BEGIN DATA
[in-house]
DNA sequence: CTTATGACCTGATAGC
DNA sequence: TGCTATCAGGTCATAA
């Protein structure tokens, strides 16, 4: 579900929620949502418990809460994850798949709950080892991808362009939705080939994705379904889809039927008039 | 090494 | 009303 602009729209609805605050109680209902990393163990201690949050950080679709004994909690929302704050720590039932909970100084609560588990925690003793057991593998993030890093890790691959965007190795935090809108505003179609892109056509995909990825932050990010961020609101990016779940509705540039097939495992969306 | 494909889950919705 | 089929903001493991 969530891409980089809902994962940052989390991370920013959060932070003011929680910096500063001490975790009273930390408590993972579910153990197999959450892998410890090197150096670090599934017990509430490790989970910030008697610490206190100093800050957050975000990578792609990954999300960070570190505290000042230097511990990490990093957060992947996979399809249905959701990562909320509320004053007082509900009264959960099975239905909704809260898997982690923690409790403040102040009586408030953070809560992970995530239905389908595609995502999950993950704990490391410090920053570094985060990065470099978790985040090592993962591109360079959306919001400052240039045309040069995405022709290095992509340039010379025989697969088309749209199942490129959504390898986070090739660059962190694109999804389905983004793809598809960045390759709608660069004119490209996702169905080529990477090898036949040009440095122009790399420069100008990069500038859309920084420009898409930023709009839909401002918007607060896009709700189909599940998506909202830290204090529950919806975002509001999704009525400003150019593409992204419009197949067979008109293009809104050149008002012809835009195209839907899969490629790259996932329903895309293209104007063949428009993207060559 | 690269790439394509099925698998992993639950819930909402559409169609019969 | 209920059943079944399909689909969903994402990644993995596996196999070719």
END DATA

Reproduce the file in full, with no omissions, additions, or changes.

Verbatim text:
[in-house]
DNA sequence: CTTATGACCTGATAGC
DNA sequence: TGCTATCAGGTCATAA
């Protein structure tokens, strides 16, 4: 579900929620949502418990809460994850798949709950080892991808362009939705080939994705379904889809039927008039 | 090494 | 009303 602009729209609805605050109680209902990393163990201690949050950080679709004994909690929302704050720590039932909970100084609560588990925690003793057991593998993030890093890790691959965007190795935090809108505003179609892109056509995909990825932050990010961020609101990016779940509705540039097939495992969306 | 494909889950919705 | 089929903001493991 969530891409980089809902994962940052989390991370920013959060932070003011929680910096500063001490975790009273930390408590993972579910153990197999959450892998410890090197150096670090599934017990509430490790989970910030008697610490206190100093800050957050975000990578792609990954999300960070570190505290000042230097511990990490990093957060992947996979399809249905959701990562909320509320004053007082509900009264959960099975239905909704809260898997982690923690409790403040102040009586408030953070809560992970995530239905389908595609995502999950993950704990490391410090920053570094985060990065470099978790985040090592993962591109360079959306919001400052240039045309040069995405022709290095992509340039010379025989697969088309749209199942490129959504390898986070090739660059962190694109999804389905983004793809598809960045390759709608660069004119490209996702169905080529990477090898036949040009440095122009790399420069100008990069500038859309920084420009898409930023709009839909401002918007607060896009709700189909599940998506909202830290204090529950919806975002509001999704009525400003150019593409992204419009197949067979008109293009809104050149008002012809835009195209839907899969490629790259996932329903895309293209104007063949428009993207060559 | 690269790439394509099925698998992993639950819930909402559409169609019969 | 209920059943079944399909689909969903994402990644993995596996196999070719």